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  • Jean
  • Santa Cruz, CA, United States
  • 09-11-14

Full of perceptive insight

Max Hasting well known British historian attempt to take a realistic view of Winston Spencer Churchill. The author has written a subtly revisionist account of Winston Churchill during the war. Hasting has taken a different method of looking at Churchill that is by looking at him through the eyes of others at the time. Hasting used diaries, letters and stories then he ties it together with a bits and parts of Winston Churchill speeches. That Hasting is never seduced by Churchill’s effortless apothegms and anecdotes is an indication that this is a fine book rather than simply an addition to the hagiography.

During the period in which Britain fought almost alone—the Dominions being the exceptions—Churchill parsed what amounted to a series of defeats and evacuation as noble encounters. Finally the Russians entered the war and had to deal with 200 axis’s divisions, the British struggled to handle a couple of Afrika corps. I found one comment by Hasting that WSC was so frustrated with the British Army; all they could do is lose battles. Churchill praised the Air Corp and the Navy. Hastings said WSC was intensely frustrated by the caution and lack of imagination of his Army Generals—notably those who won the Victoria Cross in the First World War They were fighting the prior stationary war instead of adjusting to the fast moving current war.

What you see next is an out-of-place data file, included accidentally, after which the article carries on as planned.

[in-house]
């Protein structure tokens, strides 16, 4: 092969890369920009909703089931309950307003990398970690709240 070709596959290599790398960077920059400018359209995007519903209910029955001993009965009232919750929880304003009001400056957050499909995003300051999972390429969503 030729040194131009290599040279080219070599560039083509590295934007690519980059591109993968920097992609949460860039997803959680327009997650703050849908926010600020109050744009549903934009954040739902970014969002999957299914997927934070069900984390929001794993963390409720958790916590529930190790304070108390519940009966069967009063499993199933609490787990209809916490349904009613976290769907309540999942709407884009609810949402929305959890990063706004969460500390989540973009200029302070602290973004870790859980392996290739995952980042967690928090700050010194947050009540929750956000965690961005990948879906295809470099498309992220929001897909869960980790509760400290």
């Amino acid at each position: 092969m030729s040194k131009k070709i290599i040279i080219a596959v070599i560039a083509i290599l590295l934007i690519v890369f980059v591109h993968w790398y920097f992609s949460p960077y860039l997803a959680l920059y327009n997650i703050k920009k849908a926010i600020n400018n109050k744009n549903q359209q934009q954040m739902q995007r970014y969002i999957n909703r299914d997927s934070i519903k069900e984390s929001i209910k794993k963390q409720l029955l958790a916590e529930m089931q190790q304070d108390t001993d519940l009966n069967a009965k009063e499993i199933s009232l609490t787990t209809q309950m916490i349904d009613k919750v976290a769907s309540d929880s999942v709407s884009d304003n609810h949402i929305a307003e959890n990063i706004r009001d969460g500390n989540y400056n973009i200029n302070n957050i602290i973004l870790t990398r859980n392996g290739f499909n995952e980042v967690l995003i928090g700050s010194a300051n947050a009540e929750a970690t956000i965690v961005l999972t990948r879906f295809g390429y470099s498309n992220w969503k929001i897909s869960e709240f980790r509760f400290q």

The author wrote a damning indictment of Britain’s culture of war-making, making do with shoddy equipment, corruptions in procurement, appointments and promotions based on mere social statues not merit. These are the same complaints that Lord Wellington made during the Napoleonic war. Napoleon was the first to promote officers on merit. Napoleon once said “ give me my officers and the English soldiers and I could rule the world”. Hasting discussed the Russian Spies in England that kept Stalin abreast of every major development. The author also discussed the Union strikes during the War slowing down vital war materials.

This book may have some valuable lessons not just about leadership but about the relationship between soldiers and civil society. The book is well balanced revealing Churchill’s failings as well as his strengths. Despite his failings he is revealed as one of the greatest wartime leaders. If you are a history buff, a Churchill fan or interested in WWII you will find this an excellent book. Barnaby Edwards did a good job narrating the book.